Holly Falconer is a London-based photographer, hailing originally from the west country. Her work focuses on capturing groups and subcultures in the UK with a particular interest in the queer community. She shoots portrait, documentary and fashion photography, and has worked for clients such as Channel 4, i-D, the BBC and Paper.
- Refinery 29: The Long & The Short Of It5 Women On Their Hair Histories by Sarah Raphael Incidentally, four out of the five women in this series shaved all their hair off in their 20s and 30s. Sharon, now 54, shaved hers on a whim and loved it so much she kept the style for a few years. "It commanded attention without sexualising or feminising me," she says. Scarlett, 55, pictured above with her lovely dog Maude, had a shaved head with a cross-shaped black fringe, designed by the '80s hair genius Ross Cannon. "I was completely fearl
- Portraits for BBC show George Shelley: Learning to Grieve"Having spent the last 12 months struggling to talk about his loss and to deal with it, George embarks on a series of extraordinarily candid and raw discussions with his parents and best friend in a bid to help him cope with, and better understand, the process of grieving." BBC Three, 2018
Projects credited in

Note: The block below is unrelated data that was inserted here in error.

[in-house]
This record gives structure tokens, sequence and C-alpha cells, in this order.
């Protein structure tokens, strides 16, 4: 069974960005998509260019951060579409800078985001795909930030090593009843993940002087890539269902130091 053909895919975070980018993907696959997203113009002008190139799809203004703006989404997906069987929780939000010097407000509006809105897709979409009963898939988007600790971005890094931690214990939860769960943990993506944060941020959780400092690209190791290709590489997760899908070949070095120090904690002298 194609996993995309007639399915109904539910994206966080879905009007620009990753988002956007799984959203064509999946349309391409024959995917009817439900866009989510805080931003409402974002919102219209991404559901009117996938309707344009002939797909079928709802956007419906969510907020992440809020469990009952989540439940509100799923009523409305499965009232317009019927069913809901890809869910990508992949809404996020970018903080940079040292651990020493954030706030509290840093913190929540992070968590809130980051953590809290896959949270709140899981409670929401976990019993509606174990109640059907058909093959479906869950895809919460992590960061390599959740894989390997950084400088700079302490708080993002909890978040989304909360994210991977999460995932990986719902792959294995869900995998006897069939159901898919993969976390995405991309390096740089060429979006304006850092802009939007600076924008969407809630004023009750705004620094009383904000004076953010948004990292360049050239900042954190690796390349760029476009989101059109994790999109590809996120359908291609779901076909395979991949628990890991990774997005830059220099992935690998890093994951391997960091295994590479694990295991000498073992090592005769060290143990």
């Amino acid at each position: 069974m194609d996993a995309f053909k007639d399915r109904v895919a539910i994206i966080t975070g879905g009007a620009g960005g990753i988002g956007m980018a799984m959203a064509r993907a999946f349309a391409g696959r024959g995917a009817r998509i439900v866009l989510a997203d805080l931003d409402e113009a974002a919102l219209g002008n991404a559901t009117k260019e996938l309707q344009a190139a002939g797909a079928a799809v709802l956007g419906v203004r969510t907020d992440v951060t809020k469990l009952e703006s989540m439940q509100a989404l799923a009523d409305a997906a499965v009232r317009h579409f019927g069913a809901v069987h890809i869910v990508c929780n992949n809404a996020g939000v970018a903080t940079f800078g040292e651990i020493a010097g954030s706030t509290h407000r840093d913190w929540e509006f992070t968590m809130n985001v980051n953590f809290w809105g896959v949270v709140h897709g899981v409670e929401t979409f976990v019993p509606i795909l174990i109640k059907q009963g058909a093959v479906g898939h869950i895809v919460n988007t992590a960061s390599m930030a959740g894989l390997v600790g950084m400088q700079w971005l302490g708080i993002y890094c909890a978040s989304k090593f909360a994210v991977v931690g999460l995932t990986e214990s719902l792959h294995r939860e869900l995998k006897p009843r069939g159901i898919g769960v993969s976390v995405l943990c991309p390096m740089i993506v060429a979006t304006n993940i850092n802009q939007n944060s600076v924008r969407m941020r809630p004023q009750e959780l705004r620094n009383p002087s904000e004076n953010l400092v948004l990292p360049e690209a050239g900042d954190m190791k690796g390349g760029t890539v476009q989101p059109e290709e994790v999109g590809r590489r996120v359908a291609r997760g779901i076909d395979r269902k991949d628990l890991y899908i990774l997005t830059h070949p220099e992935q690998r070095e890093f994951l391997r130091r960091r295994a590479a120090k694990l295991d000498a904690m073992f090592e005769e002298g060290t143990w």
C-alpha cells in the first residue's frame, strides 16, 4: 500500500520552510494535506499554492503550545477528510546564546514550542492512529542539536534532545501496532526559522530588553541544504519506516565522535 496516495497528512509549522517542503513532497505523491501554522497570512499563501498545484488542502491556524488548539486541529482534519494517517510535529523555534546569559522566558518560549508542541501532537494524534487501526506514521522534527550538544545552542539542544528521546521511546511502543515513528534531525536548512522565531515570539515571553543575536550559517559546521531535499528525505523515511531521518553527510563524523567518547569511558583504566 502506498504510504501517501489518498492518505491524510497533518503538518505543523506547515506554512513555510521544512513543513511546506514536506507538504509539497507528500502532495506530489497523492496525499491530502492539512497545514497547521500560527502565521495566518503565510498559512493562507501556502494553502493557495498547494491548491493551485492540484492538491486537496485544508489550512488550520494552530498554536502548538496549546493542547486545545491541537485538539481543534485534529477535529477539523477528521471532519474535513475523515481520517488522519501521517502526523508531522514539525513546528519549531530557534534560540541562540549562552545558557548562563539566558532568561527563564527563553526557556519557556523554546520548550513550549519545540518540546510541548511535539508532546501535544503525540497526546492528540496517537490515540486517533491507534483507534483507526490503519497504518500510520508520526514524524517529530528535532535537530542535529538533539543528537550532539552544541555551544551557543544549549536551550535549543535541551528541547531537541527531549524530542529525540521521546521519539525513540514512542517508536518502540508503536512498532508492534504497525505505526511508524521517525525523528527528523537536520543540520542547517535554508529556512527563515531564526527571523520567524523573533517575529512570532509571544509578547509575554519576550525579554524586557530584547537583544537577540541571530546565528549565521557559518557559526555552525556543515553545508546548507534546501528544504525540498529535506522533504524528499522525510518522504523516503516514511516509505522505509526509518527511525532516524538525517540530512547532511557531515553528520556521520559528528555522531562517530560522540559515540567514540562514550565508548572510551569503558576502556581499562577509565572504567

- TPF TALKS - Women in photographyTPF TALKS is a platform that amplifies under-represented voices to encourage the next generation of photographers and creatives to be part of the conversation, build their networks, and create space for themselves in the industry. Each month, we amplify the voice of a different under-represented group and have: - talks from photographers focusing on representation - sharing their work and journey into photography - interactive workshops & a tour of our studio - a chance to speak to current an8
- Equal Lens: meet 100 women photographersAn equal shot for women photographers After looking through the books of over 70 leading commercial photography agents, we found that women accounted for less than 25% of those represented. This isn’t because of a lack of talent, or a lack of desire from agents, creative agencies or clients. It’s a structural problem that must be addressed with big collective actions, such as an industry-wide commitment to always include women photographers on the lists that clients and agencies select from.111